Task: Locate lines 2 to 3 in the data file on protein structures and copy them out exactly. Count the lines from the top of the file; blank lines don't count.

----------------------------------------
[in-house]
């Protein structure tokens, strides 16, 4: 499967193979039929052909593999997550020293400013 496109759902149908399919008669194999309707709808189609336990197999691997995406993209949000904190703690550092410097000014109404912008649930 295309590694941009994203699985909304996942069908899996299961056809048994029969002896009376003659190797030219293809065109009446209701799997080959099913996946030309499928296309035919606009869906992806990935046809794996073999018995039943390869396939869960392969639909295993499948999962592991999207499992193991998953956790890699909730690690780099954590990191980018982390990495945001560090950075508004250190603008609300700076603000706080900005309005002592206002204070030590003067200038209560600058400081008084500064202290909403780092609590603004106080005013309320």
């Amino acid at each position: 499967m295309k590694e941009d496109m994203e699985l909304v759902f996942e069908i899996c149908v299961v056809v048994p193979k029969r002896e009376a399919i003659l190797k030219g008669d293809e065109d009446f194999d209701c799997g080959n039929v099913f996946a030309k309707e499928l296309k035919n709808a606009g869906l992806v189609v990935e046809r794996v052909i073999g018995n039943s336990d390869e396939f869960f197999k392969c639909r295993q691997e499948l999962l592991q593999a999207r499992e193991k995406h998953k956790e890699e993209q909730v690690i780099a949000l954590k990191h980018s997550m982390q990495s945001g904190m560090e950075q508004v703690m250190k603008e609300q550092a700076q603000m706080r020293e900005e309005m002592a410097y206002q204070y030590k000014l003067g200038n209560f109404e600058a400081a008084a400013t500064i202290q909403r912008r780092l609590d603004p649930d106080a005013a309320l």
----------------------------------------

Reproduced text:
């Protein structure tokens, strides 16, 4: 499967193979039929052909593999997550020293400013 496109759902149908399919008669194999309707709808189609336990197999691997995406993209949000904190703690550092410097000014109404912008649930 295309590694941009994203699985909304996942069908899996299961056809048994029969002896009376003659190797030219293809065109009446209701799997080959099913996946030309499928296309035919606009869906992806990935046809794996073999018995039943390869396939869960392969639909295993499948999962592991999207499992193991998953956790890699909730690690780099954590990191980018982390990495945001560090950075508004250190603008609300700076603000706080900005309005002592206002204070030590003067200038209560600058400081008084500064202290909403780092609590603004106080005013309320």
């Amino acid at each position: 499967m295309k590694e941009d496109m994203e699985l909304v759902f996942e069908i899996c149908v299961v056809v048994p193979k029969r002896e009376a399919i003659l190797k030219g008669d293809e065109d009446f194999d209701c799997g080959n039929v099913f996946a030309k309707e499928l296309k035919n709808a606009g869906l992806v189609v990935e046809r794996v052909i073999g018995n039943s336990d390869e396939f869960f197999k392969c639909r295993q691997e499948l999962l592991q593999a999207r499992e193991k995406h998953k956790e890699e993209q909730v690690i780099a949000l954590k990191h980018s997550m982390q990495s945001g904190m560090e950075q508004v703690m250190k603008e609300q550092a700076q603000m706080r020293e900005e309005m002592a410097y206002q204070y030590k000014l003067g200038n209560f109404e600058a400081a008084a400013t500064i202290q909403r912008r780092l609590d603004p649930d106080a005013a309320l």